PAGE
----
In the next several months, I will graduate. Given my current position in my research lab, virtually any job I take will be less time-consuming than what I am doing now. I may not be able to spare 10-15 minutes every few hours during the workday, but I will be able to dedicate longer stretches of time as needed.
- A diamond will be attached to everything you say and have said in the past, including questions, answers and comments and chatroom messages. Everything you will do will be seen under a different light. Do you feel like all the material you've posted on the site reflects that you would be a good moderator? Will becoming a moderator induces significant changes in what you do—and refrain from doing—on the site (outside the obvious addition of moderator duties)?
Obviously I am biased in my perception, but I feel that all of my material on the site has been constructive, and most importantly, something I stand behind. My activity on Meta has been focused on formulating policies and helping to define the role of the site. I haven't won every argument, but I feel that I have always been civil, level-headed and supported the results, even when I don't agree with them. I have also engaged in discussions with users who, at various times, have rubbed others the wrong way or been rubbed the wrong way themselves. In the cases I can recall participating, I have tried to remain objective and impersonal.
Rather than champion myself, I would encourage everybody to review my participation on the site (and for that matter, on the entire StackExchange network). I will happily discuss any content, past or present.
The biggest change in day-to-day activity is refraining from pulling the trigger on the close vote since it is now binding. As a regular user, I have no problem expressing my opinion about whether a question is off-topic -- a question takes 4 others to agree and if I'm wrong as a regular user, no harm. As a moderator, that luxury no longer exists. On the other hand, I don't see putting a question "on hold" as a death sentence or a condemnation of the user or the topic. It is a chance to improve the question in a way that is fair to those who will spend time answering (nobody likes writing an elaborate answer only to have the question change drastically).
- Where do you think the boundaries of our scope should lie, in terms of topic? In other words, where do you draw the line between "physics" and other topics, and how do you feel about questions that lie in the various grey areas between physics and other disciplines? Do you generally feel that our scope should be broader or narrower than it is now? How are your views on these topics likely to affect your actions as a moderator?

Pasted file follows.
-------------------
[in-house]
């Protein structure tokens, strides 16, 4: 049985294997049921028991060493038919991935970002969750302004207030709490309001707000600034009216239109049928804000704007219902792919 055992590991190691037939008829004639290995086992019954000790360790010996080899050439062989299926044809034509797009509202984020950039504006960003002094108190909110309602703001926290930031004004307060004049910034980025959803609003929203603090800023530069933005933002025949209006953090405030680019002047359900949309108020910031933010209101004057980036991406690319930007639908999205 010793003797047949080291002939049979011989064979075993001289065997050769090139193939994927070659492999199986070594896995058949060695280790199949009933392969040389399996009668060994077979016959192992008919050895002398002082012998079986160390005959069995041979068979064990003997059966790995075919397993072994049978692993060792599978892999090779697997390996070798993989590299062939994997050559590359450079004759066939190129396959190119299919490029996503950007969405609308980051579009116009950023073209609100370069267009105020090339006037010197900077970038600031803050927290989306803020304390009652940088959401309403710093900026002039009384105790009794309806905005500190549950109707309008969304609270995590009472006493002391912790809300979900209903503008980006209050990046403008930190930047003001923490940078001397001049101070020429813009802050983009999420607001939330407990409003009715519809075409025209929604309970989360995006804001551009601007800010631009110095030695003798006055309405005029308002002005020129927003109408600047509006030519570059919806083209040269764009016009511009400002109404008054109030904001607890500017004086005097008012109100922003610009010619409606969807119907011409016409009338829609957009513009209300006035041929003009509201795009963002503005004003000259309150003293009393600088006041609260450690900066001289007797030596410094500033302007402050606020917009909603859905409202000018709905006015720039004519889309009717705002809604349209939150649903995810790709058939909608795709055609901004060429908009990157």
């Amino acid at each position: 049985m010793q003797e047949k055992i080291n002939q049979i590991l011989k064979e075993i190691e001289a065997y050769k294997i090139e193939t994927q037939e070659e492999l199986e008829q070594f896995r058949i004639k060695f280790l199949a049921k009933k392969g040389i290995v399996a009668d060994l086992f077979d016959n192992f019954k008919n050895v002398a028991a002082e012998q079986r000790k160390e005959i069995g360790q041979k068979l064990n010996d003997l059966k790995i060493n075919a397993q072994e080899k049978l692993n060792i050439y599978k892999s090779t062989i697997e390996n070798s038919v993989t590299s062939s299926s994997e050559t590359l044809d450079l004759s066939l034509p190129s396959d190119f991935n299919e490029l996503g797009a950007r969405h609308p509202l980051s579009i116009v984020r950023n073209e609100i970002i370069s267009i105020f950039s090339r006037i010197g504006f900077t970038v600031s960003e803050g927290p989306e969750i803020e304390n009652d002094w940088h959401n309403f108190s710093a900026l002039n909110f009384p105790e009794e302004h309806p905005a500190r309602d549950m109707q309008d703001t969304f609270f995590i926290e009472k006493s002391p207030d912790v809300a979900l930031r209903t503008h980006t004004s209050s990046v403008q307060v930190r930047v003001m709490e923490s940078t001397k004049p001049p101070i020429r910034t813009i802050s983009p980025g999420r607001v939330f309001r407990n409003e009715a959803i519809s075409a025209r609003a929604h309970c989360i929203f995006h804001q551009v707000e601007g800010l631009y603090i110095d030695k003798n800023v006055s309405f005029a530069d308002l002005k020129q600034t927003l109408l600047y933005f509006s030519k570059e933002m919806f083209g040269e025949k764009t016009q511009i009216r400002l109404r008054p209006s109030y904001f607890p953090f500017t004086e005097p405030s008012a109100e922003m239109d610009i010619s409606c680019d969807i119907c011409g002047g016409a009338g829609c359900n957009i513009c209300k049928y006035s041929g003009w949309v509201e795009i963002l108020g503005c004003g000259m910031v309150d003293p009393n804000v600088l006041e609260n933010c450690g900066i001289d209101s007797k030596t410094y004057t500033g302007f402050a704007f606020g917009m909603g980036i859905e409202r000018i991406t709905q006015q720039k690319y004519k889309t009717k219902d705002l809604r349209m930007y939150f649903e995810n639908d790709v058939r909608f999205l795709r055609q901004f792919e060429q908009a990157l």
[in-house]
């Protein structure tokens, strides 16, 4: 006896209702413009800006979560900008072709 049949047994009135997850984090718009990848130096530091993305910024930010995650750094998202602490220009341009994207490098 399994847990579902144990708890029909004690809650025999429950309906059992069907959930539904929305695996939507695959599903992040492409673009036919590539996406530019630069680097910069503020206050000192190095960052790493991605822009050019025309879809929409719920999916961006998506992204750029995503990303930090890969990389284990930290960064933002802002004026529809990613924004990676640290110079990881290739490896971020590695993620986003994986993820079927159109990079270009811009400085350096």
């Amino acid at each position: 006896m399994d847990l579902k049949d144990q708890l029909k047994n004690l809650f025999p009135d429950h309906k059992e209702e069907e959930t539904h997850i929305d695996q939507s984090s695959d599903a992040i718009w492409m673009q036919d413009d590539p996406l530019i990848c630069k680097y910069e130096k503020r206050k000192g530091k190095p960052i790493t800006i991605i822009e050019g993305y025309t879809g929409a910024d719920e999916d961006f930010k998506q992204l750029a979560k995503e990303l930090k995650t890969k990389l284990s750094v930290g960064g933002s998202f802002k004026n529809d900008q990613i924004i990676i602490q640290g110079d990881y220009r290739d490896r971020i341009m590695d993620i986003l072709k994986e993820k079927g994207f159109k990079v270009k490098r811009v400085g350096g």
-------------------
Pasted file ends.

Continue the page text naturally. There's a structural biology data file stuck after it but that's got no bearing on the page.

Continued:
I feel this area, more than any others, is the best use of my skills as part of the moderation team. I have started several conversations directly regarding this area:
- What is engineering and what is experimental design?
- What is the fate of the engineering tag?
- Should we allow software questions? (take 3)
- Big list resource questions
as well as extensive participation in related areas (as well as the dreaded "homework" topic):
- Engineering questions and answers that are closely related to Physics
- It is on-topic to ask about computer software useful to do some particular task?
- Network science can be a branch of physics
- Adding computational science to the list of on-topic items in the Help Center
- Realistically, are atmospheric physics questions on topic and acceptable?
- Are questions about mathematics used in physics always off topic?
- Engineering questions and answers that are closely related to Physics
I firmly believe that we should not look at Physics.SE as isolated from the other sites in the StackExchange network. The entire network is like a library -- there is no reason to go to the physics shelf if I have a question about chemistry.
Gray areas are okay, provided the content is asking for an underlying explanation of the physics. My favorite punchline whenever this comes up is this: This is a site of physics, not physicists -- asking for a good apple pie recipe is not on-topic just because you are a physicist. Likewise, how to take derivatives are not on topic just because it came up in a mechanics class.
As a moderator, I would continue to bring up topics for discussion that may reside in these gray areas. I want to make sure the community can provide clarity for what it expects, and I enjoy leading those discussions.
- In what way do you feel that being a moderator will make you more effective as opposed to simply reaching 10k or 20k rep?
There are two simple answers: first, I will become more effective because I will get access to the moderation tools immediately; second, many flags and interactions with users require moderators and are not available to high-rep users.